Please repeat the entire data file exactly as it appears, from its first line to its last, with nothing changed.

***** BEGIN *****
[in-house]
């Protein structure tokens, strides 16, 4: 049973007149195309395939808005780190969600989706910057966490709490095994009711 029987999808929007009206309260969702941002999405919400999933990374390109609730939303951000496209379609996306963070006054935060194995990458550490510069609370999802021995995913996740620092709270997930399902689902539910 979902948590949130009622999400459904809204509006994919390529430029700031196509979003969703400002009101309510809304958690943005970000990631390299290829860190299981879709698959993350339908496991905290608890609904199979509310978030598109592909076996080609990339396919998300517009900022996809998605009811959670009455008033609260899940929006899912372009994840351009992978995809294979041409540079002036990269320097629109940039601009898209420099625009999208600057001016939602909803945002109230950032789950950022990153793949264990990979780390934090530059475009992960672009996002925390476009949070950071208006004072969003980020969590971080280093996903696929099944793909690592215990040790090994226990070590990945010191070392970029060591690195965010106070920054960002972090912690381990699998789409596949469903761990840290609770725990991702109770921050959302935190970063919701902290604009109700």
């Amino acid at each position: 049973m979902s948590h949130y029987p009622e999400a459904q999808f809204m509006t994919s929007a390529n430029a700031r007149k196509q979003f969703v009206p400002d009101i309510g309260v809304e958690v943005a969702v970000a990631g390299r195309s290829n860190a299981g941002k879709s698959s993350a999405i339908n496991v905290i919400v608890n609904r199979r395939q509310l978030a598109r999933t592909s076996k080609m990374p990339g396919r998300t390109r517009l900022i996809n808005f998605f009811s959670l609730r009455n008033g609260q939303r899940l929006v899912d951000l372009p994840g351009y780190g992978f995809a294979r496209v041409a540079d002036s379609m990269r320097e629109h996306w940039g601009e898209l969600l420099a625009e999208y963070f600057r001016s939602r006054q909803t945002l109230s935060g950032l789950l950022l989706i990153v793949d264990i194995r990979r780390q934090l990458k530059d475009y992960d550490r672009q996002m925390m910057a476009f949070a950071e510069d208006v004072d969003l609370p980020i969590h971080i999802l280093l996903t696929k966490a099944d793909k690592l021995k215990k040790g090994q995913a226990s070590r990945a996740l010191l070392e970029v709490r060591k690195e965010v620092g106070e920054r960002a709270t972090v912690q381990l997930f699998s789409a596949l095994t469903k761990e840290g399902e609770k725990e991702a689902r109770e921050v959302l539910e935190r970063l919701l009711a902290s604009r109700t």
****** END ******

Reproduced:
[in-house]
């Protein structure tokens, strides 16, 4: 049973007149195309395939808005780190969600989706910057966490709490095994009711 029987999808929007009206309260969702941002999405919400999933990374390109609730939303951000496209379609996306963070006054935060194995990458550490510069609370999802021995995913996740620092709270997930399902689902539910 979902948590949130009622999400459904809204509006994919390529430029700031196509979003969703400002009101309510809304958690943005970000990631390299290829860190299981879709698959993350339908496991905290608890609904199979509310978030598109592909076996080609990339396919998300517009900022996809998605009811959670009455008033609260899940929006899912372009994840351009992978995809294979041409540079002036990269320097629109940039601009898209420099625009999208600057001016939602909803945002109230950032789950950022990153793949264990990979780390934090530059475009992960672009996002925390476009949070950071208006004072969003980020969590971080280093996903696929099944793909690592215990040790090994226990070590990945010191070392970029060591690195965010106070920054960002972090912690381990699998789409596949469903761990840290609770725990991702109770921050959302935190970063919701902290604009109700």
């Amino acid at each position: 049973m979902s948590h949130y029987p009622e999400a459904q999808f809204m509006t994919s929007a390529n430029a700031r007149k196509q979003f969703v009206p400002d009101i309510g309260v809304e958690v943005a969702v970000a990631g390299r195309s290829n860190a299981g941002k879709s698959s993350a999405i339908n496991v905290i919400v608890n609904r199979r395939q509310l978030a598109r999933t592909s076996k080609m990374p990339g396919r998300t390109r517009l900022i996809n808005f998605f009811s959670l609730r009455n008033g609260q939303r899940l929006v899912d951000l372009p994840g351009y780190g992978f995809a294979r496209v041409a540079d002036s379609m990269r320097e629109h996306w940039g601009e898209l969600l420099a625009e999208y963070f600057r001016s939602r006054q909803t945002l109230s935060g950032l789950l950022l989706i990153v793949d264990i194995r990979r780390q934090l990458k530059d475009y992960d550490r672009q996002m925390m910057a476009f949070a950071e510069d208006v004072d969003l609370p980020i969590h971080i999802l280093l996903t696929k966490a099944d793909k690592l021995k215990k040790g090994q995913a226990s070590r990945a996740l010191l070392e970029v709490r060591k690195e965010v620092g106070e920054r960002a709270t972090v912690q381990l997930f699998s789409a596949l095994t469903k761990e840290g399902e609770k725990e991702a689902r109770e921050v959302l539910e935190r970063l919701l009711a902290s604009r109700t």